30] – Come to the Sultan Qaboos Cultural Center, 1100 16th St. NW, WDC, on Thurs., June 23 from 8 to 10 PM for a Benefit Iftar. Join ANERA for a special iftar which will raise funds to send food packages and relief to refugees and poor families in Palestine and Lebanon. A full course dinner will be included! Palestinian comedian Amer Zahr will be performing! TICKETS ARE REQUIRED: $40 in advance | $45 at the door | $35 student. Contact Hani at firstname.lastname@example.org or Skylar Lawrence at (202) 266-9729. For tickets, visit https://www.classy.org/washington/events/washington-dc-benefit-iftar/e81102.
31] – Come to the Reentry and the Road Home at the Center for American Progress, 1333 H St. NW, 10th Floor, WDC, on Fri., June 24 from 10 to 11 AM. Join the Center for American Progress for an exclusive conversation on criminal justice, featuring U.S. Attorney General Loretta E. Lynch, U.S. Department of Labor Secretary Thomas E. Perez, U.S. Department of Housing and Urban Development Secretary Julián Castro, and U.S. Secretary of Education John B. King, Jr. These distinguished panelists will discuss new and existing programs and initiatives by each of their agencies that are aimed at addressing the importance of reentry—supporting the transition that formerly incarcerated individuals experience as they return to life in their communities upon release, and ensuring a second chance for people with criminal records and their families. The event will be moderated by Daryl Atkinson, a Second Chance Fellow at the U.S. Department of Justice, with an introduction by Carmel Martin, Senior Vice President for Policy at the Center for American Progress. RSVP at https://www.americanprogress.org/events/2016/06/17/139685/reentry-and-the-road-home/?evlc=rsvp&elqTrackId=d218dd9de83d4c8d9c1296e3208365bf&elq=d7a18e863e604b2fb1ec7fe860fbf026&elqaid=30491&elqat=1&elqCampaignId=.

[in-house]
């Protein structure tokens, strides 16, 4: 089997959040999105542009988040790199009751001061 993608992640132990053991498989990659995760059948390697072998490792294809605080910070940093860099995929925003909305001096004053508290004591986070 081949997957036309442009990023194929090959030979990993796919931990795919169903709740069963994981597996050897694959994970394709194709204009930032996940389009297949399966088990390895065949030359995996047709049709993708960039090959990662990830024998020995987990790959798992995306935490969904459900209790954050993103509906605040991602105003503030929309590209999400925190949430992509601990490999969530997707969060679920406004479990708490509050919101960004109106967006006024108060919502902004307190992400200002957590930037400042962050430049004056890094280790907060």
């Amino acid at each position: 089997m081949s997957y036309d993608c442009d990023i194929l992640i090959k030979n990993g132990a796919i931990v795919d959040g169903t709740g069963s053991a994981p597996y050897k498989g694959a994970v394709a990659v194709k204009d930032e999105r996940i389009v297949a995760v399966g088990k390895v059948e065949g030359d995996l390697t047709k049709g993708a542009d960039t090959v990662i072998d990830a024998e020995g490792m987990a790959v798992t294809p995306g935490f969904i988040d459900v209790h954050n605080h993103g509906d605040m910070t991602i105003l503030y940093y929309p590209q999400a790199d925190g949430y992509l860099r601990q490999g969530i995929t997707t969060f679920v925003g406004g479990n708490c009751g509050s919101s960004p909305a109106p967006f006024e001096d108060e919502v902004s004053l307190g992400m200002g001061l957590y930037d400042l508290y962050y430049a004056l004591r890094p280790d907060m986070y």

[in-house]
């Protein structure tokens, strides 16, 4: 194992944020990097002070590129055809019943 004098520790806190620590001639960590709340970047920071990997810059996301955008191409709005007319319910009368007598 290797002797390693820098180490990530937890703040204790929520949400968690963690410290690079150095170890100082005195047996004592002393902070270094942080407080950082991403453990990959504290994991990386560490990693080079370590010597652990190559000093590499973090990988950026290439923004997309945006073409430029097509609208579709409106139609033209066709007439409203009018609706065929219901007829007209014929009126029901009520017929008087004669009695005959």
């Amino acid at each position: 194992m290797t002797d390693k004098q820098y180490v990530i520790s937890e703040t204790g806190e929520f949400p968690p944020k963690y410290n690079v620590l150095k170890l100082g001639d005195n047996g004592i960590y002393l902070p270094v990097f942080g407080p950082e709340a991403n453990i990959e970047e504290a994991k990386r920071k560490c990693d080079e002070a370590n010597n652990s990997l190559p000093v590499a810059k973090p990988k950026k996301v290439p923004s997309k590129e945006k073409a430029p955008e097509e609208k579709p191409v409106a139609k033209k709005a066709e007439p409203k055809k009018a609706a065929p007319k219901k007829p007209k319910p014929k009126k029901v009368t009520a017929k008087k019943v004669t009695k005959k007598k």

32] – On Fri., June 24 from noon to 1 PM, join the Dorothy Day Catholic Worker in a vigil urging the powers that be to abolish war and torture, to disarm all weapons, to end indefinite detention, to close Guantanamo, to establish justice for all and help create the Beloved Community! This vigil will take place at the White House, 1600 Pennsylvania Ave. NW. Contract Art @ email@example.com or at 202-360-6416.
33] – On Fri., June 24 from noon to 1 PM, join a Women in Black peace vigil. A vigil will take place in McKeldin Square at the corner of Light and Pratt Sts., and another will take place outside Roland Park Place, 830 W. 40th St., across from the Rotunda. Stay for as long as you can. Wear black. Dress for who knows what kind of weather. Bring your own poster or help with the "NO WAR IN MY NAME" banner. When there are others to stand with, you don't need to carry the burden alone. Do this to be in solidarity with others....when everything around us says “Be afraid of the stranger.” Carpool and parking available at both locations. Just send an email that you need a ride [mailto:firstname.lastname@example.org]. Peace cranes and peace signs will be available.
To be continued.
Donations can be sent to the Baltimore Nonviolence Center, 325 E. 25th St., Baltimore, MD 21218. Ph: 410-366-1637; Email: mobuszewski [at] verizon.net. Go to http://baltimorenonviolencecenter.blogspot.com/.
"The master class has always declared the wars; the subject class has always fought the battles. The master class has had all to gain and nothing to lose, while the subject class has had nothing to gain and everything to lose--especially their lives." Eugene Victor Debs